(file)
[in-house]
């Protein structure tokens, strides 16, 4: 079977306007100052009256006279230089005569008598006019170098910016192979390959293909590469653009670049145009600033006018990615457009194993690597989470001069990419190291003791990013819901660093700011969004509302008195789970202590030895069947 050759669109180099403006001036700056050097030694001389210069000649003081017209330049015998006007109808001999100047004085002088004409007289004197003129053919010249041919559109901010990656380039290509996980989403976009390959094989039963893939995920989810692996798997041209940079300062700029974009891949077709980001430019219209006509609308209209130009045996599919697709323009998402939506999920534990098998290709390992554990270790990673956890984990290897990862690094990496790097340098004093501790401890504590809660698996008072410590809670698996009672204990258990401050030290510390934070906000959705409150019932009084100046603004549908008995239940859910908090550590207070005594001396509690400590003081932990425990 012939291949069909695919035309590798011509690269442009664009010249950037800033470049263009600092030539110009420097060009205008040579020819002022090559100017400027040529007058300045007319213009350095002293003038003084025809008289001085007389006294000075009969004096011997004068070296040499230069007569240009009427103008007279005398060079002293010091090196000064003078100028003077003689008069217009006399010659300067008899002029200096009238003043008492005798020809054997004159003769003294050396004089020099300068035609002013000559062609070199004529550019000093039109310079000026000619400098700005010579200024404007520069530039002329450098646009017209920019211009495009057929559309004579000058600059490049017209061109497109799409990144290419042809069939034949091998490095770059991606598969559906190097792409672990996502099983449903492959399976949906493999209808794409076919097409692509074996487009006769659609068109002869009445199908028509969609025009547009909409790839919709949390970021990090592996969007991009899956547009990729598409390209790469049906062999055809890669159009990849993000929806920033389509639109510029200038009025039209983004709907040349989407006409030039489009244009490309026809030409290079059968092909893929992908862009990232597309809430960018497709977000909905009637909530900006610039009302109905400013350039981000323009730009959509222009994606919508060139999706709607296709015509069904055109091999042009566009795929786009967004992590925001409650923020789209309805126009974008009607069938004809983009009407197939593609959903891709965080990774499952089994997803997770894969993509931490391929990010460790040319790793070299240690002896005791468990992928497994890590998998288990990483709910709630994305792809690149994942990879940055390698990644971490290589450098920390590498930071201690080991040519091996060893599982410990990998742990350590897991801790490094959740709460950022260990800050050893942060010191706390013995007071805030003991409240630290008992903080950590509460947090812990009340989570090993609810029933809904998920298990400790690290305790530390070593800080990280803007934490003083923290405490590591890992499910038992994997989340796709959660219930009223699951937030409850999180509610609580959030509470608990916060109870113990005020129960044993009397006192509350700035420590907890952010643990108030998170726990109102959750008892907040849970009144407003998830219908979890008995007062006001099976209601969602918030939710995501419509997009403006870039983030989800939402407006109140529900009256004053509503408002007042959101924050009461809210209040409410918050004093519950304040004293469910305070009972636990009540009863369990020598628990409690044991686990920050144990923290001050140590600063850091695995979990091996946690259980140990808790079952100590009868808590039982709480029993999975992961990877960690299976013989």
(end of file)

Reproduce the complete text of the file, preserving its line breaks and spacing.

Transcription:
[in-house]
């Protein structure tokens, strides 16, 4: 079977306007100052009256006279230089005569008598006019170098910016192979390959293909590469653009670049145009600033006018990615457009194993690597989470001069990419190291003791990013819901660093700011969004509302008195789970202590030895069947 050759669109180099403006001036700056050097030694001389210069000649003081017209330049015998006007109808001999100047004085002088004409007289004197003129053919010249041919559109901010990656380039290509996980989403976009390959094989039963893939995920989810692996798997041209940079300062700029974009891949077709980001430019219209006509609308209209130009045996599919697709323009998402939506999920534990098998290709390992554990270790990673956890984990290897990862690094990496790097340098004093501790401890504590809660698996008072410590809670698996009672204990258990401050030290510390934070906000959705409150019932009084100046603004549908008995239940859910908090550590207070005594001396509690400590003081932990425990 012939291949069909695919035309590798011509690269442009664009010249950037800033470049263009600092030539110009420097060009205008040579020819002022090559100017400027040529007058300045007319213009350095002293003038003084025809008289001085007389006294000075009969004096011997004068070296040499230069007569240009009427103008007279005398060079002293010091090196000064003078100028003077003689008069217009006399010659300067008899002029200096009238003043008492005798020809054997004159003769003294050396004089020099300068035609002013000559062609070199004529550019000093039109310079000026000619400098700005010579200024404007520069530039002329450098646009017209920019211009495009057929559309004579000058600059490049017209061109497109799409990144290419042809069939034949091998490095770059991606598969559906190097792409672990996502099983449903492959399976949906493999209808794409076919097409692509074996487009006769659609068109002869009445199908028509969609025009547009909409790839919709949390970021990090592996969007991009899956547009990729598409390209790469049906062999055809890669159009990849993000929806920033389509639109510029200038009025039209983004709907040349989407006409030039489009244009490309026809030409290079059968092909893929992908862009990232597309809430960018497709977000909905009637909530900006610039009302109905400013350039981000323009730009959509222009994606919508060139999706709607296709015509069904055109091999042009566009795929786009967004992590925001409650923020789209309805126009974008009607069938004809983009009407197939593609959903891709965080990774499952089994997803997770894969993509931490391929990010460790040319790793070299240690002896005791468990992928497994890590998998288990990483709910709630994305792809690149994942990879940055390698990644971490290589450098920390590498930071201690080991040519091996060893599982410990990998742990350590897991801790490094959740709460950022260990800050050893942060010191706390013995007071805030003991409240630290008992903080950590509460947090812990009340989570090993609810029933809904998920298990400790690290305790530390070593800080990280803007934490003083923290405490590591890992499910038992994997989340796709959660219930009223699951937030409850999180509610609580959030509470608990916060109870113990005020129960044993009397006192509350700035420590907890952010643990108030998170726990109102959750008892907040849970009144407003998830219908979890008995007062006001099976209601969602918030939710995501419509997009403006870039983030989800939402407006109140529900009256004053509503408002007042959101924050009461809210209040409410918050004093519950304040004293469910305070009972636990009540009863369990020598628990409690044991686990920050144990923290001050140590600063850091695995979990091996946690259980140990808790079952100590009868808590039982709480029993999975992961990877960690299976013989």